Home South African 77% rise in murders in SA since 2012 – ISS

77% rise in murders in SA since 2012 – ISS


According to statistics released by the Institute for Security Studies, the number of of murders in South Africa has risen by an alarming 77% since the 2011/12 period.

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THE NUMBER of of murders in South Africa has risen by an alarming 77% since the 2011/12 period.

This is according to statistics released by the Institute for Security Studies (ISS) at a briefing on Tuesday. The stats showed that murders increased from 15,554 incidents in 2011/12 to 27,494 in 2022/23.

The ISS stats further revealed that four provinces – the Eastern Cape, KwaZulu-Natal, the Western Cape and Gauteng – recorded the highest number of murders in the country.

David Bruce, an independent researcher on policing and consultant to the ISS, said that from 1994/95 to 2011/12 the murder rate fell by more than 57%.

“This is equivalent to the per-capita murder rate decreasing from 69 per 100,000 to 29.5 per 100,000. Since then the rate has increased every year except for 2020/21. The per-capita murder rate increased to 45 per 100,000 in 2022/23, 52.5% higher than in 2011/12.”

Bruce added that the age profiles of murder victims in 2017 indicated that most victims were men.

“There were 18,980 murders in South Africa in 2017 of which 12,593 or 89% were male victims and between the ages of 20 and 39. The next highest number of murder victims were over the age of 40 (4,666 murders) and here again 81% of the victims were males.”

Bruce added that the Eastern Cape has had one of the highest murder rates in South Africa for years.

“Eastern Cape has recorded 5,150 murders; however, their per-capita murder rate is 71 per 100,000 in 2022/23, which is more than any other province in the country. Although a majority of the increase in murders have been linked to guns, it is less prominent in the Eastern Cape. Reasons for murders have included disputes, vigilantism, robberies and lastly gang-related murders.”

Bruce said KZN and the Western Cape have the joint second-highest per capita murder rate at 56 per 100,000.

“In KZN, eThekwini accounts for nearly half of the murders in the province (43%) . Political killings and assassinations linked to the taxi industry are more strongly associated with KZN than any other province. The province also has a high proportion of multiple murders and killings of police.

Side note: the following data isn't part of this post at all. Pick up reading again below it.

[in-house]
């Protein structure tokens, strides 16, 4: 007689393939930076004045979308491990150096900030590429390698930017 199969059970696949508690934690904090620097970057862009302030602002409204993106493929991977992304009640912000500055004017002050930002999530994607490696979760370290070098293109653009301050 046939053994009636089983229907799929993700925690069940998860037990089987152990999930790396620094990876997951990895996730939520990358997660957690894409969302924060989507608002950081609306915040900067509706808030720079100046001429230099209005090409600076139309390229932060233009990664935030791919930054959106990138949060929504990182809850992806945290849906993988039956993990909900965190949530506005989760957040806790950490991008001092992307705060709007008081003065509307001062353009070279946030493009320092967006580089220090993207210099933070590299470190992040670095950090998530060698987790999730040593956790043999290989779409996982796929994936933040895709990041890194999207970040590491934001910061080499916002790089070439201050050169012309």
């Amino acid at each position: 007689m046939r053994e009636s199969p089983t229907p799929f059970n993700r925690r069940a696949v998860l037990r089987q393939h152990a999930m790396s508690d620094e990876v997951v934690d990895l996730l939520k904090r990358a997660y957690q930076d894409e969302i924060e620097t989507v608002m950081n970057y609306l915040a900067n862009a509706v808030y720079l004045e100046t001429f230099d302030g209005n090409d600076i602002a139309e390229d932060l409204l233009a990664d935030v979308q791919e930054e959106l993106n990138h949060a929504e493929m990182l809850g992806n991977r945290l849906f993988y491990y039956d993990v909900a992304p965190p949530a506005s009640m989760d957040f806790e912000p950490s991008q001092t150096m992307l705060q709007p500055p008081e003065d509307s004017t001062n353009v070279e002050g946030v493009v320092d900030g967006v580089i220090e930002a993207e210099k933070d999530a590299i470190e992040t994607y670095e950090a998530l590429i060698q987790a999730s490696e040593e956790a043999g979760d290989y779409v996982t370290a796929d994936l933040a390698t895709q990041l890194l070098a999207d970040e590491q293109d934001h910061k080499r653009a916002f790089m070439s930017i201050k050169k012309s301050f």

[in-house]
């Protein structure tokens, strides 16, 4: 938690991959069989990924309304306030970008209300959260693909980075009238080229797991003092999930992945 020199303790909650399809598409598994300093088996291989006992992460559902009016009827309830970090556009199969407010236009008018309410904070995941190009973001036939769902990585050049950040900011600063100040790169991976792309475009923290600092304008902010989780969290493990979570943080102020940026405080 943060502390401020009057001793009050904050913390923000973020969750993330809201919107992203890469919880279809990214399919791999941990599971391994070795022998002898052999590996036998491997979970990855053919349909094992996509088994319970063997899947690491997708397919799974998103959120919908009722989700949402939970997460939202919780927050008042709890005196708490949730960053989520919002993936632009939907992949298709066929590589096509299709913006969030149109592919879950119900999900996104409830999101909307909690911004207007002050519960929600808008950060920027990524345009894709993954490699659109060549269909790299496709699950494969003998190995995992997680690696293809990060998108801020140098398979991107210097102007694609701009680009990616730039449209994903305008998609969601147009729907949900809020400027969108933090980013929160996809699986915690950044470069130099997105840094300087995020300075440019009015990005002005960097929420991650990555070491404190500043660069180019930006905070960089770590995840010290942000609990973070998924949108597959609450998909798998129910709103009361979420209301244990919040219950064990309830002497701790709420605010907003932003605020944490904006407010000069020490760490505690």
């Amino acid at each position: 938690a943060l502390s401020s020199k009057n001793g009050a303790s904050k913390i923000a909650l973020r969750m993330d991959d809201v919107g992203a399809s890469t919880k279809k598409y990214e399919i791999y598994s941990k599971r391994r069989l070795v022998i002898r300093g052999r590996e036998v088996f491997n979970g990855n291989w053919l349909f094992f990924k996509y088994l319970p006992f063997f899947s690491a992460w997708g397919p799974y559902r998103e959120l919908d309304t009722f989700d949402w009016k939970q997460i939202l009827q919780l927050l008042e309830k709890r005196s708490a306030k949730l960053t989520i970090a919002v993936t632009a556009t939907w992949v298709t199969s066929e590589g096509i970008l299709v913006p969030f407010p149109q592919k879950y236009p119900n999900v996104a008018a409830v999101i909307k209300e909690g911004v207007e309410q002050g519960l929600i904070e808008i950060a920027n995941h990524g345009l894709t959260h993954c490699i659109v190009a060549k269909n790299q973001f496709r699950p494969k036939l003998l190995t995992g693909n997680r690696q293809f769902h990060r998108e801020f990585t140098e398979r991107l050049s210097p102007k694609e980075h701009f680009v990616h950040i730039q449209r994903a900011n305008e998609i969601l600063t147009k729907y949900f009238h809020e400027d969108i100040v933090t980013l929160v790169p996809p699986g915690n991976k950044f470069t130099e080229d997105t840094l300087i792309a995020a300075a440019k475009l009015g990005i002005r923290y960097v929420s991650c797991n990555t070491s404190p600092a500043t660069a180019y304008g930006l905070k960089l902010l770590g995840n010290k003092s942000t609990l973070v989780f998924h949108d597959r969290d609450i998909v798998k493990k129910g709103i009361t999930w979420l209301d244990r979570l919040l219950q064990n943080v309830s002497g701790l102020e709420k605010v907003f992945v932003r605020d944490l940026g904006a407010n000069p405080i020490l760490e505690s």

“In the Western Cape, Cape Town accounts for 78% of murders in the province; police data indicates most murders in Western Cape were gang-related.”

Bruce added that Gauteng has the fourth highest per-capita murder rate, 42 per 100,000.

He added that Gauteng for the longest period has been known as the aggravated robbery capital of South Africa.

In 2021/22 statistics for aggravated robbery in Gauteng accounted for 52% of carjackings, 34% of residential robberies, 32% of business robberies and 37% of aggravated robberies overall in the country.

“Data released during that year also indicates that illegal mining accounts for 2% of murders in the province.”

Bruce said murder can only be addressed if it is elevated to public concern. “It requires giving priority to the value of lives of people in South Africa irrespective of identity. It requires coherent and consistent leadership from the government in setting priorities for police and the criminal justice system.

“Efforts to strengthen the police and criminal justice system must be combined with other initiatives aimed at reducing violence.”

Ziyanda Stuurman, policing expert and author of ‘Can We Be Safe? The Future of Policing in South Africa’, said “we are not doing enough to keep up with organised crime”.

“Organised crime is not in one city, it’s all over. Leaders in these gangs are sharing information, equipment and hit-men.”

Stuurman added that another problem was the ease of access to illegal guns.

“A recent study has indicated that there are over 2 million illegal guns circulating in South Africa. Guns that are flowing in South Africa are also circulating outside the border into Mozambique and Zimbabwe and they are being used for murders in illegal mining and kidnappings. The more guns are accessible, it leads to situations that should be less violent becoming deadly.”

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